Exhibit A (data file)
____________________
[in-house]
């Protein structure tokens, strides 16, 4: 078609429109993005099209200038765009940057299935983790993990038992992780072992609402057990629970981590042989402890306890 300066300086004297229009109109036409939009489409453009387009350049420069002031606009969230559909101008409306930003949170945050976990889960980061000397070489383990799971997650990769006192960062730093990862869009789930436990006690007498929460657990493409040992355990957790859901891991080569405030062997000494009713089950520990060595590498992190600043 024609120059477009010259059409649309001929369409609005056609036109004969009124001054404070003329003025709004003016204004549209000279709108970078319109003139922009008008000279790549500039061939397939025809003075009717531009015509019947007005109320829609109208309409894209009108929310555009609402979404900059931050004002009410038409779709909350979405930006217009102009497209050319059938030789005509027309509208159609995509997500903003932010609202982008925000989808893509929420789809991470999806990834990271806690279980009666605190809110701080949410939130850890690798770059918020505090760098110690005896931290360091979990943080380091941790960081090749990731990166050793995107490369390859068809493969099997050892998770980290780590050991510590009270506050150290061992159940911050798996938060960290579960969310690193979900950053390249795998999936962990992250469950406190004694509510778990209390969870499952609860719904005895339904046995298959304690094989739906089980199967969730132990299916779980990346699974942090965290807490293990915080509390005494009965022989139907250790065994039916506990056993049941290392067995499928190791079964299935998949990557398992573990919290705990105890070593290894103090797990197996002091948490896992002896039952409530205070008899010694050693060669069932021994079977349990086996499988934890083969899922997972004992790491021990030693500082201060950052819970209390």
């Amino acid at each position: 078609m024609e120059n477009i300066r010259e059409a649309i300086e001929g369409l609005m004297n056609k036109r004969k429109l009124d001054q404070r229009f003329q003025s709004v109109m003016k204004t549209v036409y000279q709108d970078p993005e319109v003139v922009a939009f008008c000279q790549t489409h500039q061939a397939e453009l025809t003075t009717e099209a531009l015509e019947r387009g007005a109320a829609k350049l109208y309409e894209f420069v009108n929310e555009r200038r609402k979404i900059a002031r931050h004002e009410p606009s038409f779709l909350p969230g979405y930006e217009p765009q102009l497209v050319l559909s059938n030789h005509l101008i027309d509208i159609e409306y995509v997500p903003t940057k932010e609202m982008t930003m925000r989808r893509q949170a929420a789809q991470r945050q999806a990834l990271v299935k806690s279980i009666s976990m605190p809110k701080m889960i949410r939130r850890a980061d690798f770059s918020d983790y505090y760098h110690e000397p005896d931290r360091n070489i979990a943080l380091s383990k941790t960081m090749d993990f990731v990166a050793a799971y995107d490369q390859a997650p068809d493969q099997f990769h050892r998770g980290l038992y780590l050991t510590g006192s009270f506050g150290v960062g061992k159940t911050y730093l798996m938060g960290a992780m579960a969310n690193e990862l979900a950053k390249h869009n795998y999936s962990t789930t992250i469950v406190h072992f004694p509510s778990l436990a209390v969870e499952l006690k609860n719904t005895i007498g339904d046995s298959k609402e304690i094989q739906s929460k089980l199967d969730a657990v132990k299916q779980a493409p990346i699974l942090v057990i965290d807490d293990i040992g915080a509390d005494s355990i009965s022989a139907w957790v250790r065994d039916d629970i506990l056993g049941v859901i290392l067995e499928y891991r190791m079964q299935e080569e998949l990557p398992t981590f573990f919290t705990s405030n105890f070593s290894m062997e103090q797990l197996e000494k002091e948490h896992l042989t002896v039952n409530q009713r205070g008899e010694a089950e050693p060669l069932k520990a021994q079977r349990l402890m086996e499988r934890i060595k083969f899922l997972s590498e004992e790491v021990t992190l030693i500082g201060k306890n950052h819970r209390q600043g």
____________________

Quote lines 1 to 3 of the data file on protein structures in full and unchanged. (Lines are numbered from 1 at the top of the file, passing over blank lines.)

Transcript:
[in-house]
């Protein structure tokens, strides 16, 4: 078609429109993005099209200038765009940057299935983790993990038992992780072992609402057990629970981590042989402890306890 300066300086004297229009109109036409939009489409453009387009350049420069002031606009969230559909101008409306930003949170945050976990889960980061000397070489383990799971997650990769006192960062730093990862869009789930436990006690007498929460657990493409040992355990957790859901891991080569405030062997000494009713089950520990060595590498992190600043 024609120059477009010259059409649309001929369409609005056609036109004969009124001054404070003329003025709004003016204004549209000279709108970078319109003139922009008008000279790549500039061939397939025809003075009717531009015509019947007005109320829609109208309409894209009108929310555009609402979404900059931050004002009410038409779709909350979405930006217009102009497209050319059938030789005509027309509208159609995509997500903003932010609202982008925000989808893509929420789809991470999806990834990271806690279980009666605190809110701080949410939130850890690798770059918020505090760098110690005896931290360091979990943080380091941790960081090749990731990166050793995107490369390859068809493969099997050892998770980290780590050991510590009270506050150290061992159940911050798996938060960290579960969310690193979900950053390249795998999936962990992250469950406190004694509510778990209390969870499952609860719904005895339904046995298959304690094989739906089980199967969730132990299916779980990346699974942090965290807490293990915080509390005494009965022989139907250790065994039916506990056993049941290392067995499928190791079964299935998949990557398992573990919290705990105890070593290894103090797990197996002091948490896992002896039952409530205070008899010694050693060669069932021994079977349990086996499988934890083969899922997972004992790491021990030693500082201060950052819970209390």
């Amino acid at each position: 078609m024609e120059n477009i300066r010259e059409a649309i300086e001929g369409l609005m004297n056609k036109r004969k429109l009124d001054q404070r229009f003329q003025s709004v109109m003016k204004t549209v036409y000279q709108d970078p993005e319109v003139v922009a939009f008008c000279q790549t489409h500039q061939a397939e453009l025809t003075t009717e099209a531009l015509e019947r387009g007005a109320a829609k350049l109208y309409e894209f420069v009108n929310e555009r200038r609402k979404i900059a002031r931050h004002e009410p606009s038409f779709l909350p969230g979405y930006e217009p765009q102009l497209v050319l559909s059938n030789h005509l101008i027309d509208i159609e409306y995509v997500p903003t940057k932010e609202m982008t930003m925000r989808r893509q949170a929420a789809q991470r945050q999806a990834l990271v299935k806690s279980i009666s976990m605190p809110k701080m889960i949410r939130r850890a980061d690798f770059s918020d983790y505090y760098h110690e000397p005896d931290r360091n070489i979990a943080l380091s383990k941790t960081m090749d993990f990731v990166a050793a799971y995107d490369q390859a997650p068809d493969q099997f990769h050892r998770g980290l038992y780590l050991t510590g006192s009270f506050g150290v960062g061992k159940t911050y730093l798996m938060g960290a992780m579960a969310n690193e990862l979900a950053k390249h869009n795998y999936s962990t789930t992250i469950v406190h072992f004694p509510s778990l436990a209390v969870e499952l006690k609860n719904t005895i007498g339904d046995s298959k609402e304690i094989q739906s929460k089980l199967d969730a657990v132990k299916q779980a493409p990346i699974l942090v057990i965290d807490d293990i040992g915080a509390d005494s355990i009965s022989a139907w957790v250790r065994d039916d629970i506990l056993g049941v859901i290392l067995e499928y891991r190791m079964q299935e080569e998949l990557p398992t981590f573990f919290t705990s405030n105890f070593s290894m062997e103090q797990l197996e000494k002091e948490h896992l042989t002896v039952n409530q009713r205070g008899e010694a089950e050693p060669l069932k520990a021994q079977r349990l402890m086996e499988r934890i060595k083969f899922l997972s590498e004992e790491v021990t992190l030693i500082g201060k306890n950052h819970r209390q600043g």